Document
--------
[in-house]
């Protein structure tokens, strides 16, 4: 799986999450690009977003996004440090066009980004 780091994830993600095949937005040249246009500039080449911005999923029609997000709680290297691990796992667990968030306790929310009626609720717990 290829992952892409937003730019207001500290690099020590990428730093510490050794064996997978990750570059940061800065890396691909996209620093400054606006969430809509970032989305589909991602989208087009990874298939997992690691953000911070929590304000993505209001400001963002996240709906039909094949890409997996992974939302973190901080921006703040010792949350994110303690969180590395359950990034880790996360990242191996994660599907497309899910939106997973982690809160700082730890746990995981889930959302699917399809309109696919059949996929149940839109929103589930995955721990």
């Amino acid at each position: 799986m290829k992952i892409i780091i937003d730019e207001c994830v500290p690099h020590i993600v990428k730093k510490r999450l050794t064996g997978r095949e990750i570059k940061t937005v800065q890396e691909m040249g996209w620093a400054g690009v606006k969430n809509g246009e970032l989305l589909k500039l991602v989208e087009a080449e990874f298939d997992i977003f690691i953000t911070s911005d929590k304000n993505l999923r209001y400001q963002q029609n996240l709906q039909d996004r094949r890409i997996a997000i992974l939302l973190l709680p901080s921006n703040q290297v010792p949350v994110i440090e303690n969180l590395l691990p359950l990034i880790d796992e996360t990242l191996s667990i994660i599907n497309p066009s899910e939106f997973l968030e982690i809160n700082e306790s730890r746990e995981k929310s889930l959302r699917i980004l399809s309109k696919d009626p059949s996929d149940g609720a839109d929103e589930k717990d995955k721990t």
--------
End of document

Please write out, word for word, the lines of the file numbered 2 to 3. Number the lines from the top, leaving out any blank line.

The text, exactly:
């Protein structure tokens, strides 16, 4: 799986999450690009977003996004440090066009980004 780091994830993600095949937005040249246009500039080449911005999923029609997000709680290297691990796992667990968030306790929310009626609720717990 290829992952892409937003730019207001500290690099020590990428730093510490050794064996997978990750570059940061800065890396691909996209620093400054606006969430809509970032989305589909991602989208087009990874298939997992690691953000911070929590304000993505209001400001963002996240709906039909094949890409997996992974939302973190901080921006703040010792949350994110303690969180590395359950990034880790996360990242191996994660599907497309899910939106997973982690809160700082730890746990995981889930959302699917399809309109696919059949996929149940839109929103589930995955721990």
């Amino acid at each position: 799986m290829k992952i892409i780091i937003d730019e207001c994830v500290p690099h020590i993600v990428k730093k510490r999450l050794t064996g997978r095949e990750i570059k940061t937005v800065q890396e691909m040249g996209w620093a400054g690009v606006k969430n809509g246009e970032l989305l589909k500039l991602v989208e087009a080449e990874f298939d997992i977003f690691i953000t911070s911005d929590k304000n993505l999923r209001y400001q963002q029609n996240l709906q039909d996004r094949r890409i997996a997000i992974l939302l973190l709680p901080s921006n703040q290297v010792p949350v994110i440090e303690n969180l590395l691990p359950l990034i880790d796992e996360t990242l191996s667990i994660i599907n497309p066009s899910e939106f997973l968030e982690i809160n700082e306790s730890r746990e995981k929310s889930l959302r699917i980004l399809s309109k696919d009626p059949s996929d149940g609720a839109d929103e589930k717990d995955k721990t």